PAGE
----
Correlation of Prenatal Diagnosis and Pathology Findings Following Dilation and Evacuation for Fetal Anomalies
Carolin A Boecking, Eleanor A Drey, Walter E Finkbeiner. UCSF, San Francisco, CA
Background: While pathology examinations are generally recognized as the “gold standard” for confirming clinical diagnoses, D&E procedures typically provide fragmented and/or incomplete specimens making clinical-pathological correlations difficult, imperfect or impossible. However, careful examination of fragmented fetal specimens is valuable and may confirm, supplement or correct diagnoses. In this study, we correlated pathology findings with prenatal diagnoses in D&E specimens.
Design: Clinical and pathology findings in 200 D&E specimens were correlated. Termination of pregnancy was based on abnormal karyotype in 90 cases and abnormal ultrasound examination in 110 cases. The pathology findings, sometimes multiple per individual case, were categorized into 1 of 4 groups (musculoskeletal, cardiac, genitourinary, or central nervous system [CNS]). Cases with multiple defects were also assigned to an additional category, Multiple Anomalies (MA).
Results: Ninety chromosomal abnormalities included trisomy 21 (48), trisomy 18 (23), trisomy 13 (8), and others (11). 51 (57%) of these cases showed at least one abnormality on pathology examination. In 110 cases where ultrasound led to D&E, at least one anomaly was confirmed in 76 (69%) specimens. In 22 of 54 cases of musculoskeletal anomalies, pathology examination confirmed the diagnosis. There were 15 cases with presumed cardiac defects; however, intact hearts were present in only 10 specimens. In these, examinations confirmed ultrasound findings in 6 and altered them in 4. Genitourinary anomalies were confirmed in 22 of 23 cases, with complete agreement in 14. Evaluating for CNS pathology proved challenging due to disruption from the D&E procedure. However, in 34 cases with ultrasound findings—anencephaly (22), encephalocele (4) and spina bifida (8)—the clinical diagnosis was confirmed in 53%. Since fetal anomalies are often complex and involve numerous organs, we also determined how often examinations could identify multiple abnormalities in a single case. Thus, in 68 MA specimens, abnormalities were identified in 48 with complete correlation in 8, partial correlation in 32, and 8 in which defects were incorrectly identified on ultrasound. Taking all categories into account, pathology studies yielded additional diagnostic findings in 21% of cases.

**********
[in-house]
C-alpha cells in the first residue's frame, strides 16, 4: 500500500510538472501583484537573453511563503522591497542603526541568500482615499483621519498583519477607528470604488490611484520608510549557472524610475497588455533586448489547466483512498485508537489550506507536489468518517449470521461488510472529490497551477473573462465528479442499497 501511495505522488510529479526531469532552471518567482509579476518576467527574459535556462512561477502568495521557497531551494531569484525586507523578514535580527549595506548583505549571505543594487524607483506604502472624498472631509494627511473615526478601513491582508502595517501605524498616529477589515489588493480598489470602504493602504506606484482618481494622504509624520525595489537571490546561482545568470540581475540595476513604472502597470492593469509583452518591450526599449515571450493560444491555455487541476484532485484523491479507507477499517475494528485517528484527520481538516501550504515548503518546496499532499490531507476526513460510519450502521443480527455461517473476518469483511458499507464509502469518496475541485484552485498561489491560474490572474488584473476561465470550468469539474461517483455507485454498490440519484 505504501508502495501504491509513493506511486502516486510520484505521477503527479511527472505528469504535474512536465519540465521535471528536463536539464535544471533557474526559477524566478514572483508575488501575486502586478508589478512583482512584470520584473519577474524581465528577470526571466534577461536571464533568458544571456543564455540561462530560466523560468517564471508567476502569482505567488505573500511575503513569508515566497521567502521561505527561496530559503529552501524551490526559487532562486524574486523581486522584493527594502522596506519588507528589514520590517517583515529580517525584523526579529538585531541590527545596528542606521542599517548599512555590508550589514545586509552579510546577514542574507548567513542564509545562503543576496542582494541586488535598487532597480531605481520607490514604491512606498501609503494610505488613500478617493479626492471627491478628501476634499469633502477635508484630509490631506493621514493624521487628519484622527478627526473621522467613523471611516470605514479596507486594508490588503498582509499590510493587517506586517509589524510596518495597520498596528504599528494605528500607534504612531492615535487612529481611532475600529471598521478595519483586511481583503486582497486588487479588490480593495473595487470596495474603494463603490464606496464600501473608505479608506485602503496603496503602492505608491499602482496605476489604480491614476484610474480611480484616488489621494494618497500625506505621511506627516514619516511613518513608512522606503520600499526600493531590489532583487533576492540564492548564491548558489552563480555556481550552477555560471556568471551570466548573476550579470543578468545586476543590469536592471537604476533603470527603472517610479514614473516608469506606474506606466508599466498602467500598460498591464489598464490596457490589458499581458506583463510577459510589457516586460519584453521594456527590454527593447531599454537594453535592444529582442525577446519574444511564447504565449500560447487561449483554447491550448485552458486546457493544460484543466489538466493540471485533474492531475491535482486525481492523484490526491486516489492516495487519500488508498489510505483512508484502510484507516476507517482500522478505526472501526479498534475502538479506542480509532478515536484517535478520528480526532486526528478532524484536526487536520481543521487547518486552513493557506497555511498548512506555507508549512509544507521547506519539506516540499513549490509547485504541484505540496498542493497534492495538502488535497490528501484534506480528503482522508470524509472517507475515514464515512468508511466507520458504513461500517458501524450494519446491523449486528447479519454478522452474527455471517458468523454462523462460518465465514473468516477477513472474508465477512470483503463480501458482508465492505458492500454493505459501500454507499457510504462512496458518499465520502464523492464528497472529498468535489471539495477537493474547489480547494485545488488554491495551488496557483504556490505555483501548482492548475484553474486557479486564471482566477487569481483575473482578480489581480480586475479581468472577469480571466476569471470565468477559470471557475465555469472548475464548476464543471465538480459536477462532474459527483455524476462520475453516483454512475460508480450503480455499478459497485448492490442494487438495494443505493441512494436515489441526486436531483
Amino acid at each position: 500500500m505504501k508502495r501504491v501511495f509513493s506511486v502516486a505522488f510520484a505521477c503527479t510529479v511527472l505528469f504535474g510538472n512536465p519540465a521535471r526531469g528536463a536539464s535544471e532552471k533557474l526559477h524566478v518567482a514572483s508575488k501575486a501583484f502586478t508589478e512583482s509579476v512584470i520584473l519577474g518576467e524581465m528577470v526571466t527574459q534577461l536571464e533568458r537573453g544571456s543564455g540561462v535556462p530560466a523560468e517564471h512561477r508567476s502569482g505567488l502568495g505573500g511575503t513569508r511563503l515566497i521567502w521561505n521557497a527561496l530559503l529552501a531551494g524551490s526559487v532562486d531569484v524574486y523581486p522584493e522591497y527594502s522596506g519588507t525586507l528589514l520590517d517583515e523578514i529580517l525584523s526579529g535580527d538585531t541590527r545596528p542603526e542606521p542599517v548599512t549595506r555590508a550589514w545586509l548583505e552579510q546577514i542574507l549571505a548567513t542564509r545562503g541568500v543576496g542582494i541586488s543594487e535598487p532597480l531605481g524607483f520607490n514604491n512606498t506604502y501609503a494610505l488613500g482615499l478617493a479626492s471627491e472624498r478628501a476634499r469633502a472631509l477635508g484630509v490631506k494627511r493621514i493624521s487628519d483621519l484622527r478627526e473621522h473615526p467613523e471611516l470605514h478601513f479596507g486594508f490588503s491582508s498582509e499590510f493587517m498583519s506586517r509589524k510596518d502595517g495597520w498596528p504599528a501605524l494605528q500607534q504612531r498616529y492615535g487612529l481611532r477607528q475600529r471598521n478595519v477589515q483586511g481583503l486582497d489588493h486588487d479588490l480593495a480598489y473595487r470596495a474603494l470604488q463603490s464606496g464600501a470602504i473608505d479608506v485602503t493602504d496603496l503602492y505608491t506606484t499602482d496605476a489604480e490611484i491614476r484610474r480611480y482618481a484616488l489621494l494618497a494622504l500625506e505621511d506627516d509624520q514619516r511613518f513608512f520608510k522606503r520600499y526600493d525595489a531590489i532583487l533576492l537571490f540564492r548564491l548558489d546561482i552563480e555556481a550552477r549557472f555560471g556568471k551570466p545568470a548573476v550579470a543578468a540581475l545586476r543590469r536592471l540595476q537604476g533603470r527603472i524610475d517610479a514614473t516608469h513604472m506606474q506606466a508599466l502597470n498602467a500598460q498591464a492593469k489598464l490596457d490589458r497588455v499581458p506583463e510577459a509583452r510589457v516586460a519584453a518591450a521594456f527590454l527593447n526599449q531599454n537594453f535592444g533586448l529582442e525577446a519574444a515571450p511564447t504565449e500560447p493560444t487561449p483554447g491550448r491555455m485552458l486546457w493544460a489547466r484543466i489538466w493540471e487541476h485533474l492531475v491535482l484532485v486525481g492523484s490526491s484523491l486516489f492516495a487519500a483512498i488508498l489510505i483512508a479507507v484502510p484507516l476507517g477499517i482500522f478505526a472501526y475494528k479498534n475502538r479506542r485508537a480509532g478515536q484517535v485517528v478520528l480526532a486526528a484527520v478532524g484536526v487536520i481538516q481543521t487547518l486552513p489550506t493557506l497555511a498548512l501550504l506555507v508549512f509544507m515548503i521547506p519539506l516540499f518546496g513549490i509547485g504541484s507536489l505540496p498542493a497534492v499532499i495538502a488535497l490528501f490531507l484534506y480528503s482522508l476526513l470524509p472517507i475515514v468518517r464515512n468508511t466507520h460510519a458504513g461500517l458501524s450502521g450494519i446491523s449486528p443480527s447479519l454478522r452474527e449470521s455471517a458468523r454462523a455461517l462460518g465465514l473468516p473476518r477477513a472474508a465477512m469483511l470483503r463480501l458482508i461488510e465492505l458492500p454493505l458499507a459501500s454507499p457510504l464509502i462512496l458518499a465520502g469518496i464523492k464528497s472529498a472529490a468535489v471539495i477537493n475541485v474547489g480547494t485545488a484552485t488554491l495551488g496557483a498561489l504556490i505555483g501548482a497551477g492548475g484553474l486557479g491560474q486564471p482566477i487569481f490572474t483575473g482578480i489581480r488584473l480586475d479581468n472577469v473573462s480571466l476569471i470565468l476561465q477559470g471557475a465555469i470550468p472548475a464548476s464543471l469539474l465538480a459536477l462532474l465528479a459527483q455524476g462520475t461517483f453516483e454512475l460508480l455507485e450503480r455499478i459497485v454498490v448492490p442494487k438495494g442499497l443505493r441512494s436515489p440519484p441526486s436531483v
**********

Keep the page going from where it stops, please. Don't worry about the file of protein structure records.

Conclusions: In a substantial number of cases, examination of fragmented fetuses corrects or refines prenatal diagnoses aiding subsequent genetic counseling.
Tuesday, March 5, 2013 1:00 PM
Poster Session IV # 281, Tuesday Afternoon